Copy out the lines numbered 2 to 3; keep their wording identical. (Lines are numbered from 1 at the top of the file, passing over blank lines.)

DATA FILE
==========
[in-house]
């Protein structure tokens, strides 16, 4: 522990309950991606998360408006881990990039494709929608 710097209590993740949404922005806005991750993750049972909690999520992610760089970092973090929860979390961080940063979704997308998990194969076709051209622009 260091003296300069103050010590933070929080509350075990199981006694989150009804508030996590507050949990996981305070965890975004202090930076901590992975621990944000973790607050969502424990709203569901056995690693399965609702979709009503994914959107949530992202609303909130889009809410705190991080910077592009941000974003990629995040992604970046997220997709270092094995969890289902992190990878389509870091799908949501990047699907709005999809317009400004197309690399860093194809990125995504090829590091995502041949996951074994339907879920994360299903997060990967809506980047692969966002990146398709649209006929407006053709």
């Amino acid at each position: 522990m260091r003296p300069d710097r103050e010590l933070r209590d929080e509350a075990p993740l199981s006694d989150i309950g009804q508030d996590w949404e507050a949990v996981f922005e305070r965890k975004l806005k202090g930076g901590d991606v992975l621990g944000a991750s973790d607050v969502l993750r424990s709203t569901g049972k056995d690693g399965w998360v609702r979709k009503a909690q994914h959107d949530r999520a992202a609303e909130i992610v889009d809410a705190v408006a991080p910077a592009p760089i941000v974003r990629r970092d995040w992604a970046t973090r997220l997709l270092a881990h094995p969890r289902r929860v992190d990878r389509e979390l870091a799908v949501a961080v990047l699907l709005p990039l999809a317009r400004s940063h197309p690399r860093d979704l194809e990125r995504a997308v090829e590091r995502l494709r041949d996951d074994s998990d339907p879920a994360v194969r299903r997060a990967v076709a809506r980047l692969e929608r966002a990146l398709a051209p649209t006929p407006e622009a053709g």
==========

């Protein structure tokens, strides 16, 4: 522990309950991606998360408006881990990039494709929608 710097209590993740949404922005806005991750993750049972909690999520992610760089970092973090929860979390961080940063979704997308998990194969076709051209622009 260091003296300069103050010590933070929080509350075990199981006694989150009804508030996590507050949990996981305070965890975004202090930076901590992975621990944000973790607050969502424990709203569901056995690693399965609702979709009503994914959107949530992202609303909130889009809410705190991080910077592009941000974003990629995040992604970046997220997709270092094995969890289902992190990878389509870091799908949501990047699907709005999809317009400004197309690399860093194809990125995504090829590091995502041949996951074994339907879920994360299903997060990967809506980047692969966002990146398709649209006929407006053709």
């Amino acid at each position: 522990m260091r003296p300069d710097r103050e010590l933070r209590d929080e509350a075990p993740l199981s006694d989150i309950g009804q508030d996590w949404e507050a949990v996981f922005e305070r965890k975004l806005k202090g930076g901590d991606v992975l621990g944000a991750s973790d607050v969502l993750r424990s709203t569901g049972k056995d690693g399965w998360v609702r979709k009503a909690q994914h959107d949530r999520a992202a609303e909130i992610v889009d809410a705190v408006a991080p910077a592009p760089i941000v974003r990629r970092d995040w992604a970046t973090r997220l997709l270092a881990h094995p969890r289902r929860v992190d990878r389509e979390l870091a799908v949501a961080v990047l699907l709005p990039l999809a317009r400004s940063h197309p690399r860093d979704l194809e990125r995504a997308v090829e590091r995502l494709r041949d996951d074994s998990d339907p879920a994360v194969r299903r997060a990967v076709a809506r980047l692969e929608r966002a990146l398709a051209p649209t006929p407006e622009a053709g």